Does Your Corporate Culture Match Your Contact Center Culture?
Corporate culture is frequently mentioned, usually in generality, by the leaders of organizations. “We believe in…we support…we work toward…we are….” Corporate culture is commonly tied to mission and vision statements that define the way a brand thinks, behaves and works (really, the people behind the brand). Target calls customers “guests” to make them feel more welcome. Nike encourages people to “Just Do It” and gives them the athletic tools to do so.
Does your organization have a defined corporate culture, and does it extend to and encompass the contact center? If you’re not sure, think about a few questions. Is the focus on the bottom line or on ensuring customer satisfaction? Are your customer care agents empowered to do what’s necessary to keep customers happy and returning? What are the core corporate values, and how are they translated into customer service?
The contact center can be the first, and sometimes only, interaction customers have with a real, live person “behind” the brand. The contact center is also usually the most customer-focused area of an organization, because it is constantly and consistently interacting with customers—but it may focus on different things than the overall corporate culture. It’s important to make sure your contact center is strategically aligned with the brand’s goals, messages and activities…and maybe even derive some of those goals, messages and activities from the customer focus of the contact center.
Here are nine tips to incorporate the customer-focused contact center culture to the rest of your organization:
1. Position the contact center at the core of customer experience management.
It’s where the customer journey starts and ends, so the contact center is supremely important. Make sure the messages shared by contact center agents are consistent with brand messages.
2. Align the contact center with the overall brand’s strategy and priorities for the customer experience.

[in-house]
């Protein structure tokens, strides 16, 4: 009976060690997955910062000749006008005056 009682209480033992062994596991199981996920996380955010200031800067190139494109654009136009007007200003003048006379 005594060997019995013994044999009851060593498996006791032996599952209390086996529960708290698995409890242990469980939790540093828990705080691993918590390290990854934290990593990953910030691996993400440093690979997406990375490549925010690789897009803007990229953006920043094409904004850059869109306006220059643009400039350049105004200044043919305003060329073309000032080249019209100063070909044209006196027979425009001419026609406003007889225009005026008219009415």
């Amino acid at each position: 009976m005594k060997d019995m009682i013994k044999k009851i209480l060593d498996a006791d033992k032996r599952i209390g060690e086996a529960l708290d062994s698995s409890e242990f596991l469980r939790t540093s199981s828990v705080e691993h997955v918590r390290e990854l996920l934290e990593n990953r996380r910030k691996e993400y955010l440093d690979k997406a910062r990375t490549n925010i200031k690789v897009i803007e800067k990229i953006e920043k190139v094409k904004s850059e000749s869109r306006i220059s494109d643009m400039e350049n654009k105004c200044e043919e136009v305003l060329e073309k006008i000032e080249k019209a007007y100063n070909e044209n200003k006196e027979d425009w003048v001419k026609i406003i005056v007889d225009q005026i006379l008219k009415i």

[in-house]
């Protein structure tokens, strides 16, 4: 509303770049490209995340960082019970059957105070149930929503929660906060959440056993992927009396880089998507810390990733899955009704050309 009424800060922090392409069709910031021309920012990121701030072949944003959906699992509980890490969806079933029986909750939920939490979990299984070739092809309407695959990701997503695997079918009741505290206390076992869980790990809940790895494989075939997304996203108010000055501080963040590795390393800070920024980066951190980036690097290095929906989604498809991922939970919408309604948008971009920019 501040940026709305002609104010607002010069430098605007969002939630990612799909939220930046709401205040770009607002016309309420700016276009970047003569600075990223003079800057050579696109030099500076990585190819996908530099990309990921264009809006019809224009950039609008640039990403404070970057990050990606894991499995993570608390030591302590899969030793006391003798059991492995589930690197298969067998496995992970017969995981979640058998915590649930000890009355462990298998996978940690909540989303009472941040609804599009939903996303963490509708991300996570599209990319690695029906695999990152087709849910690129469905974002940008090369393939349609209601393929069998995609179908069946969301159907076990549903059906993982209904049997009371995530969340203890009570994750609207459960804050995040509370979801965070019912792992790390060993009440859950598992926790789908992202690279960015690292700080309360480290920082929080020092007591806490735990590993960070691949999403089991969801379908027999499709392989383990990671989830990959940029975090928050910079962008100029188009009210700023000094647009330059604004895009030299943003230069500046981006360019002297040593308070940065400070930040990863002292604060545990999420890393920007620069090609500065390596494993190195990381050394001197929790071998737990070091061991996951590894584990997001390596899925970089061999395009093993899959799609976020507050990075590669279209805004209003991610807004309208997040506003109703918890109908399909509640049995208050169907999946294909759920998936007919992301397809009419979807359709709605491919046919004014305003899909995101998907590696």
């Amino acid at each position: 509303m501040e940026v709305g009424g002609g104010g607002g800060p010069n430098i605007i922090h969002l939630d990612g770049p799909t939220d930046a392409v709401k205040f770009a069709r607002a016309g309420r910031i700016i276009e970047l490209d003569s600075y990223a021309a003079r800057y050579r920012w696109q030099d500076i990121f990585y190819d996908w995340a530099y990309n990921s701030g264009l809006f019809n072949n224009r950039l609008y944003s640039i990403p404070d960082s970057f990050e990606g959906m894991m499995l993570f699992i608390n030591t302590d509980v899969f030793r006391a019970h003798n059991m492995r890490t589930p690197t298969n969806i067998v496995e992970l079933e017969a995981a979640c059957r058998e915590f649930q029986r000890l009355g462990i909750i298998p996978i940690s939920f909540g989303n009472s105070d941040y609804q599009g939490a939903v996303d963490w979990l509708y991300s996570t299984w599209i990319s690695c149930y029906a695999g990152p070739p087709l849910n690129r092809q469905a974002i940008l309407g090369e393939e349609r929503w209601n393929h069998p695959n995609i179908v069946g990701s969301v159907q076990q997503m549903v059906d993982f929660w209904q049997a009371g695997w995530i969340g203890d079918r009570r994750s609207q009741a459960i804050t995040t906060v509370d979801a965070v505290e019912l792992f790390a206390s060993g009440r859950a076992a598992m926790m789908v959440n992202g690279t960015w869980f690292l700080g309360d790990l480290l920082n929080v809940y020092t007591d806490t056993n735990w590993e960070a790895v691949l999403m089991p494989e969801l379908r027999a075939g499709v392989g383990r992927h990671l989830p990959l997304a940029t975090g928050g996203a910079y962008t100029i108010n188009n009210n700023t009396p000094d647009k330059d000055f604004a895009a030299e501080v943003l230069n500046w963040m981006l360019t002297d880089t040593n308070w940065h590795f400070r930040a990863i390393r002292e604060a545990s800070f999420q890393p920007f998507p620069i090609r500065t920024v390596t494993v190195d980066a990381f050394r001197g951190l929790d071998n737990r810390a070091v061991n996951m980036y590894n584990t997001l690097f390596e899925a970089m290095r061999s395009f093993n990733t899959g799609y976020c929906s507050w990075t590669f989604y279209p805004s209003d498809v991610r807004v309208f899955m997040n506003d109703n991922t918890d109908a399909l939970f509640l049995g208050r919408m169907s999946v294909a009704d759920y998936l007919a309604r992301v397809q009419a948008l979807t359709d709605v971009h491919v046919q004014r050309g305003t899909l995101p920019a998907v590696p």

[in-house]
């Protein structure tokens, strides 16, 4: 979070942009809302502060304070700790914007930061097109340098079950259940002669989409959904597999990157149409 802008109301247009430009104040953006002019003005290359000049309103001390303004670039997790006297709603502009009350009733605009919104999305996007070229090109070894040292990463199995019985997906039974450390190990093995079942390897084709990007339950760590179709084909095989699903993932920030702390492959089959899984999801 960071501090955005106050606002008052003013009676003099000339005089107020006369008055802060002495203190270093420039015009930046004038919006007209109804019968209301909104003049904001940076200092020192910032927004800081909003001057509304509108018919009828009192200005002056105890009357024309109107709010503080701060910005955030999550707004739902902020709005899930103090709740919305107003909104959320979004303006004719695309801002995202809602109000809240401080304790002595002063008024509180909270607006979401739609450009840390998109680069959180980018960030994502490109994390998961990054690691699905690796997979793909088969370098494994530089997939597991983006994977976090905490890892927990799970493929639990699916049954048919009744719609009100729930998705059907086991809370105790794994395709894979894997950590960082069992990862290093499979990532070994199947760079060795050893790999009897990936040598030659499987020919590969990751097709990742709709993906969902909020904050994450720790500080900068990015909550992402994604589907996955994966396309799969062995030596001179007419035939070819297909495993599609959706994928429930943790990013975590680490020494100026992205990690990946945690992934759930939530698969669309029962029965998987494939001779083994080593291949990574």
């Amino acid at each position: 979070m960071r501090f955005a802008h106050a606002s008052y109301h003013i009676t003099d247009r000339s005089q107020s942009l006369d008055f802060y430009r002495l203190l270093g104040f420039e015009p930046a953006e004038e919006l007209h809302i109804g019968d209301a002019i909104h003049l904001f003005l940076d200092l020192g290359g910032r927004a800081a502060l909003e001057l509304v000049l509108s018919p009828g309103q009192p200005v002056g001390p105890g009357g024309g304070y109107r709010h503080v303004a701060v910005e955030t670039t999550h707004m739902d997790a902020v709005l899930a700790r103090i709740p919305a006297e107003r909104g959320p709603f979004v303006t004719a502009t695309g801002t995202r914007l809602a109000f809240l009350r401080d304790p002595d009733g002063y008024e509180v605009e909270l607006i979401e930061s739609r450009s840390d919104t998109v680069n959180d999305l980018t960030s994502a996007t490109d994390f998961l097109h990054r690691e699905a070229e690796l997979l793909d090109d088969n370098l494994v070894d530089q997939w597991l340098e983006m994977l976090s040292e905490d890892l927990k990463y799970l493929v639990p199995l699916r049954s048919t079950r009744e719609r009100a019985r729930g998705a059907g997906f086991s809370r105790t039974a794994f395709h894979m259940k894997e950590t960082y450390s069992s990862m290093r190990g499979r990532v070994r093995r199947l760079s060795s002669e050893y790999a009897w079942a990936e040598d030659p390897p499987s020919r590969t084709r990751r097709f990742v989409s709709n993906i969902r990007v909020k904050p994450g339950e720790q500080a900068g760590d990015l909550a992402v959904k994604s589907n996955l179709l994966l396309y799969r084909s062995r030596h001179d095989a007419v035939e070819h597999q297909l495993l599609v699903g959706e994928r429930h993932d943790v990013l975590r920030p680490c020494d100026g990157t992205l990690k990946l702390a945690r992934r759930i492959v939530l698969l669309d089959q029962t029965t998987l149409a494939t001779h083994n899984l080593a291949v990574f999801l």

This is a no-brainer. Make sure the contact center is working toward the same strategy and priorities to ensure outstanding customer experiences as the brand.
3. Identify and share key performance indicators (KPIs) across the organization, including Sales, Marketing, Services, IT, Operations and Finance.
The only way different departments will understand each other is to communicate, even if they are not on the same page. Encourage sharing, feedback and interaction. Ideally, KPIs for each department will work in concert toward the overall corporate vision and culture.
4. Create a “Customer Experience Vision” and showcase it in a simple, intuitive fashion, demonstrating the contact center’s role in making the vision a reality.
A brand’s vision of the customer experience helps ensure consistent behavior and actions. Gather input from each department or functional area and use it to create a vision statement and actions resulting from that vision.
5. Create shared dashboards that are visible, simple and fun.
Create friendly competition and encourage interaction. Help individuals and departments share and celebrate successes. This all works toward reinforcing corporate culture and a focus on customer service.
6. Identify “small win” opportunities and work on the low-hanging fruit first. Celebrate early successes.
Create momentum by getting a few quick successes under the collective belt. This demonstrates the brand supports all efforts toward the customer focus and culture and increases the drive to achieve more.
7. Communicate progress often.
Keep teams up to date on their progress and that of the brand overall. Dashboards are great for this, along with regular updates.
8. Reward the entire team for achieving milestones and KPIs.
This can be as simple or as elaborate as desired. It’s all about encouraging good work and striving for progress toward the overall goals.
9. Benchmark progress against the rest of the industry and adopt best practices to continuously improve.
Look at leaders in your industry, as well as top worldwide brands. Any brand known for its customer focus (think Apple, Amazon and others) is a good check point.
More details on all of these tips are included in my recent article for ICMI. I know determining and following corporate culture can seem overwhelming, but when you think about the benefits of a culture that encompasses the contact center and focuses on the customer, you’ll find big positives. Give it a try and see!
Image courtesy of Idea go at FreeDigitalPhotos.net.
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